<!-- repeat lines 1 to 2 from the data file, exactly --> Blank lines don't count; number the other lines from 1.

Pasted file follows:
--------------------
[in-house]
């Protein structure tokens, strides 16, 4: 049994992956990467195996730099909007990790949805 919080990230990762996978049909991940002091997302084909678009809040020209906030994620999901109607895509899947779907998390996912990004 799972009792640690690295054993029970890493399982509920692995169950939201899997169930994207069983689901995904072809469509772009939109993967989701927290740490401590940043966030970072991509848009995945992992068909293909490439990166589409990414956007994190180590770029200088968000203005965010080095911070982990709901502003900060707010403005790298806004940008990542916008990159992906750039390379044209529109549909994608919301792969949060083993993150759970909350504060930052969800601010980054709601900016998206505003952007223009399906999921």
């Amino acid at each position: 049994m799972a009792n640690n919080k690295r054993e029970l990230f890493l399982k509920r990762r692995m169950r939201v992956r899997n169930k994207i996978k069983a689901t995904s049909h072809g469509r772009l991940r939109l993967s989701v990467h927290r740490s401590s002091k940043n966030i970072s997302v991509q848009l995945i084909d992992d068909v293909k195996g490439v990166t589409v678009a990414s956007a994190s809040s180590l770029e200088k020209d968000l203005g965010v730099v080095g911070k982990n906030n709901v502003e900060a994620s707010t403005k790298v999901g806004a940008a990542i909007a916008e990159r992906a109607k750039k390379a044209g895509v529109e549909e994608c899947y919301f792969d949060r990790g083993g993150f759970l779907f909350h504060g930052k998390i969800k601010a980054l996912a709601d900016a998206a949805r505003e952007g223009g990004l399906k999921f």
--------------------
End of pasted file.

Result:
[in-house]
């Protein structure tokens, strides 16, 4: 049994992956990467195996730099909007990790949805 919080990230990762996978049909991940002091997302084909678009809040020209906030994620999901109607895509899947779907998390996912990004 799972009792640690690295054993029970890493399982509920692995169950939201899997169930994207069983689901995904072809469509772009939109993967989701927290740490401590940043966030970072991509848009995945992992068909293909490439990166589409990414956007994190180590770029200088968000203005965010080095911070982990709901502003900060707010403005790298806004940008990542916008990159992906750039390379044209529109549909994608919301792969949060083993993150759970909350504060930052969800601010980054709601900016998206505003952007223009399906999921």